May 14, 2010, 3:15 PM EST
Rosenthal’s latest is a pretty by-the-numbers “oh, those poor Rays, winning ballgames but not drawing fans” thing. Until the end, anyway, which is when you can tell the exact moment he took a slug from that bottle of Old Uncle Jeb’s Small Batch Crazy Sauce:
Here’s a thought: Contraction. Not of markets, per se, though
unfortunately that would happen.
a concept is sheer fantasy, highly impractical, unlikely to ever draw
commissioner Bud Selig’s support. But just think: If the Rays
played in Pittsburgh, they would pack PNC Park. If they played in
Kansas City, they would fill Kauffman Stadium.
So, stick the
Rays in Pittsburgh. Stick the A’s in Kansas City (for old time’s sake)
and leave the Bay Area for the whiny Giants.
management upgrades for the Pirates and Royals. Twenty-eight teams,
less revenue sharing, a greater slice of the pie for all.
I’m not going to slam Rosenthal over all of this because on the most basic level I don’t think he’s serious about it. He makes the points that must be made about the state of the Rays’ franchise, but the contraction plan is kinda nuts and I’ll bet he’d freely admit that. He just wants to get people talking, and I have no problem with that. In this way it’s much like his realignment proposal from back in February. It’s much like a lot of what I write too.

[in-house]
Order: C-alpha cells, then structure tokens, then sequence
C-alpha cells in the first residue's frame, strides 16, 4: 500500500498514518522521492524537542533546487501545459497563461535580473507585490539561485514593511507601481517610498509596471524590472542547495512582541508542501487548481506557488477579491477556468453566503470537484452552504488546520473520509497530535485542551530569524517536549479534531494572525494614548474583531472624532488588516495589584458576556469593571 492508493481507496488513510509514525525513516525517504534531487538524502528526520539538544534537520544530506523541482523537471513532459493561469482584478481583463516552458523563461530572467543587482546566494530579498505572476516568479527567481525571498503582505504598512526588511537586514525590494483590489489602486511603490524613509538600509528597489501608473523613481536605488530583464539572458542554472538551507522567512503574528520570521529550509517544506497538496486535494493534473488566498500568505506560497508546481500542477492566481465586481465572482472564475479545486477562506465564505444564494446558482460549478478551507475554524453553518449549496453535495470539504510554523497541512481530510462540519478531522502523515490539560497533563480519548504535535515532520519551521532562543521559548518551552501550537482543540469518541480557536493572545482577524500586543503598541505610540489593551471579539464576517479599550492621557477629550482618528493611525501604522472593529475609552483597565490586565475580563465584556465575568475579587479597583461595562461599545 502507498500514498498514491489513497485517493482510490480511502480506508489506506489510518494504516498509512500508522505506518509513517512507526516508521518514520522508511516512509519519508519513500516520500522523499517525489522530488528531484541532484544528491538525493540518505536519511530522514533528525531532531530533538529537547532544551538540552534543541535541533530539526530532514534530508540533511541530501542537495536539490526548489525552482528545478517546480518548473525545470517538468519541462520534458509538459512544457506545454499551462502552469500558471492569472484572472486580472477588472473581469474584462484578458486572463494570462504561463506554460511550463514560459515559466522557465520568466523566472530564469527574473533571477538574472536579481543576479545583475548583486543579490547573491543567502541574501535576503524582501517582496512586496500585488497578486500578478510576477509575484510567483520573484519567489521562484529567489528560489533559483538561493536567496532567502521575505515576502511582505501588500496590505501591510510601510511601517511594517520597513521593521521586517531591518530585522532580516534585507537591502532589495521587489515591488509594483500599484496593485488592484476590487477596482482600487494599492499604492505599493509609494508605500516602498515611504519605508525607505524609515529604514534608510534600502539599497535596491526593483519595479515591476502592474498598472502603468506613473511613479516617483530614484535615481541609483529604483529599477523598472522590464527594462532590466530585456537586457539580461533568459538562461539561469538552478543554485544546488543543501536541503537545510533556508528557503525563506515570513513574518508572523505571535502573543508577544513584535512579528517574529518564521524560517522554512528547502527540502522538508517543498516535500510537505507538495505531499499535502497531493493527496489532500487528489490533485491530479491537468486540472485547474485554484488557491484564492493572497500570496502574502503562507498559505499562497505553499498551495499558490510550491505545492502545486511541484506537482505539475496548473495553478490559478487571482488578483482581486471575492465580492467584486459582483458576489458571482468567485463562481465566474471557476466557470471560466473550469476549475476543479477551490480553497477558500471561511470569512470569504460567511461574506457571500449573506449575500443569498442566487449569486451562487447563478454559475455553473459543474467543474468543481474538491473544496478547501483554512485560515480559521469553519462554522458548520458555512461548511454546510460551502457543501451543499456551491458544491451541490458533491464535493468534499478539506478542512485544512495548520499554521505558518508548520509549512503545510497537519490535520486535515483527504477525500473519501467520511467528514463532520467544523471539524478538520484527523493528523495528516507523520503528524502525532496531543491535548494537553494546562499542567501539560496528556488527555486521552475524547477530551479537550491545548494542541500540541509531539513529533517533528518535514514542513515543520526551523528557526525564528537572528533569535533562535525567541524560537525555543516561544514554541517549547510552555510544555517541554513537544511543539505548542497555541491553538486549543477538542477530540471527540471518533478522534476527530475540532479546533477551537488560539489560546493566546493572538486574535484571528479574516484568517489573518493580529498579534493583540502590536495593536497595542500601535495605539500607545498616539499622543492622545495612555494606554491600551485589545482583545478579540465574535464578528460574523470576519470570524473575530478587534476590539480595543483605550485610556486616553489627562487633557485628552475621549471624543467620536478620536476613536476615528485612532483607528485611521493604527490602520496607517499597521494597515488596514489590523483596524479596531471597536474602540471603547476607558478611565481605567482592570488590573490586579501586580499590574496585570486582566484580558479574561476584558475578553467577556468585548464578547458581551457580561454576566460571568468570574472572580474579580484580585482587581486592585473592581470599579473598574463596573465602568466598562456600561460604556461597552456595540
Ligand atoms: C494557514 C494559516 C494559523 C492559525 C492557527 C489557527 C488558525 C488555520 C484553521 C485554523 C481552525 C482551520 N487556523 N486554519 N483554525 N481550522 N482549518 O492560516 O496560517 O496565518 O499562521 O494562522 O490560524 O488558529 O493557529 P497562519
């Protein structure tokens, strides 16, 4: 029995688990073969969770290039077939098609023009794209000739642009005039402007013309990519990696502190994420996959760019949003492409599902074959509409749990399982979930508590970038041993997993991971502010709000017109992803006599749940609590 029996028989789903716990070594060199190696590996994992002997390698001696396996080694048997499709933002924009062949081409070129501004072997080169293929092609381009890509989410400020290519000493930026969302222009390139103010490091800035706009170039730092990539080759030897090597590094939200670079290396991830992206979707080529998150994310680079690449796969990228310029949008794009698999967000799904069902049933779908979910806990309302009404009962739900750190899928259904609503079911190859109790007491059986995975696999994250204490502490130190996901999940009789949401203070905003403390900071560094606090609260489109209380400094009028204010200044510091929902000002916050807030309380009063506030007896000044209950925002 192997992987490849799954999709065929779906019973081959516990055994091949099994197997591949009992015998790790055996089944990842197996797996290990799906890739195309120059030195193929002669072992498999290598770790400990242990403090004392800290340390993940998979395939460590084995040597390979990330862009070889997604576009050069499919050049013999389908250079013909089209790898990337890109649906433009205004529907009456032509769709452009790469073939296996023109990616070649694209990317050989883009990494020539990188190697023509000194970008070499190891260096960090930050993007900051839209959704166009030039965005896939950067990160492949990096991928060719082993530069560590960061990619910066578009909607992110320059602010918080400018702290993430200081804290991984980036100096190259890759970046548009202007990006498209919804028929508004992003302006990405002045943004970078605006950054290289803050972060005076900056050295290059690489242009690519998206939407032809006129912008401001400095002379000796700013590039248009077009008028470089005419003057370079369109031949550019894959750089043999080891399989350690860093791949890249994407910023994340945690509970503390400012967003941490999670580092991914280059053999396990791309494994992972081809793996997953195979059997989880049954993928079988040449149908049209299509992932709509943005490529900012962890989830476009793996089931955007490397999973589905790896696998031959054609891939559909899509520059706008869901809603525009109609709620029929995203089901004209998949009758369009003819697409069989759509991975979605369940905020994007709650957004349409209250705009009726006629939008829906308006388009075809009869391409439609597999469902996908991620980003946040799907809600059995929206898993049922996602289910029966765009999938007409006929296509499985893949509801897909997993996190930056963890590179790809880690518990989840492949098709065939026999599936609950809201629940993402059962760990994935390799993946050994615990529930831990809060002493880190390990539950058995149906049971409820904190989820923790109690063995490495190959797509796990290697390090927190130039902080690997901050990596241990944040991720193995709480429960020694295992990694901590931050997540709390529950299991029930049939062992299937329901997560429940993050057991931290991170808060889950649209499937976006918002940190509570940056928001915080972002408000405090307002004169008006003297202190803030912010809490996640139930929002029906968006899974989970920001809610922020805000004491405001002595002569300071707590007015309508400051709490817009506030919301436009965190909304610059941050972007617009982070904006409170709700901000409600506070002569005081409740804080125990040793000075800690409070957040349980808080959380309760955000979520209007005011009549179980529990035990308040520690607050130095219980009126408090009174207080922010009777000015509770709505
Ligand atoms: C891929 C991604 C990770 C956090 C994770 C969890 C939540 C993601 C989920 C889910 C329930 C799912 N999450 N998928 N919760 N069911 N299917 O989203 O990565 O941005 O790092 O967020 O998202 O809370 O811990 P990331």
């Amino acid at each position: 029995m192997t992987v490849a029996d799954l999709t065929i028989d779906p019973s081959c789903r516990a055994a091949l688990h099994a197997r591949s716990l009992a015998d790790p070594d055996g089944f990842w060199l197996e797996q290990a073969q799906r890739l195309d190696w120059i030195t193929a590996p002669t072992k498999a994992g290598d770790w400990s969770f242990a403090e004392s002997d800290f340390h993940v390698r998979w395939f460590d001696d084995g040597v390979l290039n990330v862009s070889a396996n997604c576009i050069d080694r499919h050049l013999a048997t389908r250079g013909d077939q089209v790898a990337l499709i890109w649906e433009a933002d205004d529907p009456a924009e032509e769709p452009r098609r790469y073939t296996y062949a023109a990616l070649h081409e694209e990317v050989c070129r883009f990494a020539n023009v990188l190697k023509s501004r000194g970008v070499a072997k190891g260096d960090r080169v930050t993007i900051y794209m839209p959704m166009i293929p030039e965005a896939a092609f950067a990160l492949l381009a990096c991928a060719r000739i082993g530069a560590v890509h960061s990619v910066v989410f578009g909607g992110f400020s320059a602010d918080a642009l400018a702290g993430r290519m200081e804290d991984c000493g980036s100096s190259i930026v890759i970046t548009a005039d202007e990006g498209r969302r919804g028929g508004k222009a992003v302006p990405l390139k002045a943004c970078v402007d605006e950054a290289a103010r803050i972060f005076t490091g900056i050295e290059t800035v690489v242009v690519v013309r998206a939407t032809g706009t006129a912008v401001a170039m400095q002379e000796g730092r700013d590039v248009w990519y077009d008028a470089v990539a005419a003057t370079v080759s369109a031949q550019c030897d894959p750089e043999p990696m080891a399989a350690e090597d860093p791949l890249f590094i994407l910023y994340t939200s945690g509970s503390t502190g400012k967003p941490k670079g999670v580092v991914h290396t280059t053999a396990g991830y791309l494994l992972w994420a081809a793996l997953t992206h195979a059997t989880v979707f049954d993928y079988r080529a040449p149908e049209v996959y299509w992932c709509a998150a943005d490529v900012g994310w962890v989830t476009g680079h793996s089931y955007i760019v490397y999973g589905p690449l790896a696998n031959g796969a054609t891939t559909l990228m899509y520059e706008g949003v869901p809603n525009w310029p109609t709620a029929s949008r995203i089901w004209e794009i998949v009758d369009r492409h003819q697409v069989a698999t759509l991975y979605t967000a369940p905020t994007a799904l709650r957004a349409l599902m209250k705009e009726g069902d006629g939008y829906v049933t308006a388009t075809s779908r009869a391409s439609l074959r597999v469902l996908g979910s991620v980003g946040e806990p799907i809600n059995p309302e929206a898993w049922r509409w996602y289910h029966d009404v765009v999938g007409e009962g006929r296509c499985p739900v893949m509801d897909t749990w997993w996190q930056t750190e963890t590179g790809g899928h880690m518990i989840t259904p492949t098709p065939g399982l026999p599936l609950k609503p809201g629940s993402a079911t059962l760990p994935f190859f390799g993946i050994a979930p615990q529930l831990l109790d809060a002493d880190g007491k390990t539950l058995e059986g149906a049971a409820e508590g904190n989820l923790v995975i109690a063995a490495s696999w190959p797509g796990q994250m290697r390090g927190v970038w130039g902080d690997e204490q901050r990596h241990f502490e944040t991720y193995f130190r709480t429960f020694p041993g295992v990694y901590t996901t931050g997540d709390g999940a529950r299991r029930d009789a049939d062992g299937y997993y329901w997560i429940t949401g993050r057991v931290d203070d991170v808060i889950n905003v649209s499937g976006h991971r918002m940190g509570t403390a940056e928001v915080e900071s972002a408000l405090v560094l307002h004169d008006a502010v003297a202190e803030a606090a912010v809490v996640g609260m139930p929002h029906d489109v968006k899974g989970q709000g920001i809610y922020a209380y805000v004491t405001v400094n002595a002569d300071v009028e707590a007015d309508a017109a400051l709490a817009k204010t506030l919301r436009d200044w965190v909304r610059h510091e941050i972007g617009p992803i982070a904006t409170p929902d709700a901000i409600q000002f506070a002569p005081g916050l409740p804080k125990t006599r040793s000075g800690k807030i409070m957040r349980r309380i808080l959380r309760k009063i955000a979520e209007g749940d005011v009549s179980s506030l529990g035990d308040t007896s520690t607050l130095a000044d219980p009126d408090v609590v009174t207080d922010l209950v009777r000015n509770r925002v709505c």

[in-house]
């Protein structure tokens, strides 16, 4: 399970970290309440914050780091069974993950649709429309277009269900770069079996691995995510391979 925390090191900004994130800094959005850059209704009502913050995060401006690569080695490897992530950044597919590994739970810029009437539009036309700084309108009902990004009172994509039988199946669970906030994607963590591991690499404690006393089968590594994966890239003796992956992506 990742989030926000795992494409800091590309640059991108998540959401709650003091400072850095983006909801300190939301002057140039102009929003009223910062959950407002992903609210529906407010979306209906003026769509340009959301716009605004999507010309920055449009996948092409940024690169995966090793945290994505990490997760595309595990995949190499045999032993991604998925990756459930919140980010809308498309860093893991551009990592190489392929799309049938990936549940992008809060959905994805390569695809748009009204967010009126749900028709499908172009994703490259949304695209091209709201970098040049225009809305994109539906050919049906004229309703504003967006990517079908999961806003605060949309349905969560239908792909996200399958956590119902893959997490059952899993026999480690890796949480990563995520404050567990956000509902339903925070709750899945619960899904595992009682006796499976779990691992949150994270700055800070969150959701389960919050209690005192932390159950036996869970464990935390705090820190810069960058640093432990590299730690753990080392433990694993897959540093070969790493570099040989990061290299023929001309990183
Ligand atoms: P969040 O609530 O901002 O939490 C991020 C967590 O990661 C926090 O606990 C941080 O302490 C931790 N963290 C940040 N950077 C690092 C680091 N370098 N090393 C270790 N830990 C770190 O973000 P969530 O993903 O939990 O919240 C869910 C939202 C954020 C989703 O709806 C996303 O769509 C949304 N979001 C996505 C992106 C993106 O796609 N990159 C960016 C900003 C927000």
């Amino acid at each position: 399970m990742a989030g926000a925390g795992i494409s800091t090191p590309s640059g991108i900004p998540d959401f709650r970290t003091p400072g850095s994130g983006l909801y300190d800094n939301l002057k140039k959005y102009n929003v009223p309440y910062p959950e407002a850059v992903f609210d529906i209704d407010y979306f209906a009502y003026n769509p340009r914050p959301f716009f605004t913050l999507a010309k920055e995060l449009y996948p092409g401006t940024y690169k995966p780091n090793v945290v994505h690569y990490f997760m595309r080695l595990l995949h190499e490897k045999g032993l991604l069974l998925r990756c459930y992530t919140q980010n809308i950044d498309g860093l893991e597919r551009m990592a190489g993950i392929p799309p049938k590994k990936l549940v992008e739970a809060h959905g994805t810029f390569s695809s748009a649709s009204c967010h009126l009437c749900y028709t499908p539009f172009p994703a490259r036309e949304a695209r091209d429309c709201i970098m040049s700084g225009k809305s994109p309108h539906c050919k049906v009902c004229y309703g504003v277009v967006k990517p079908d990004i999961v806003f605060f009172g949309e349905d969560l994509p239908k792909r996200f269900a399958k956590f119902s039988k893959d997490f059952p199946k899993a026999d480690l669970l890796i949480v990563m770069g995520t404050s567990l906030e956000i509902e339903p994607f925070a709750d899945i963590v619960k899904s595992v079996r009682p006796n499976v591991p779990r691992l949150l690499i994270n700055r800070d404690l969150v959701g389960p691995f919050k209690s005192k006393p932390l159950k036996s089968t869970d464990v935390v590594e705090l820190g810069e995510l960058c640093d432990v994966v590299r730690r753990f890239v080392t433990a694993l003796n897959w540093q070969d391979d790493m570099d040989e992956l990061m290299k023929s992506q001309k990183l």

But apart from their audaciousness, Rosenthal’s posts have something else in common: they’re solutions in search of a problem. Or at least in search of a problem large enough that it calls for such radical solutions (though it should be noted, Rosenthal obviously thinks otherwise).
Yes, the Rays have trouble drawing, and yes, that makes it harder for them, but (a) as Rosenthal himself notes, their TV ratings are improving (and TV ratings are where the real money is); and (b) it’s obviously not impacting how they’re doing on the field. No, the Rays are never going to be on an equal financial footing with the Yankees. But no one else is either and baseball seems to be getting along just fine. Competitively speaking they’re doing quite fine, thank you.
It may not make for a big sexy column about contraction or realignment or whatever, but the work to be done to address these problems comes around the edges of the game with revenue sharing and things of that nature. Not blowing up baseball in Pittsburgh and Kansas City.
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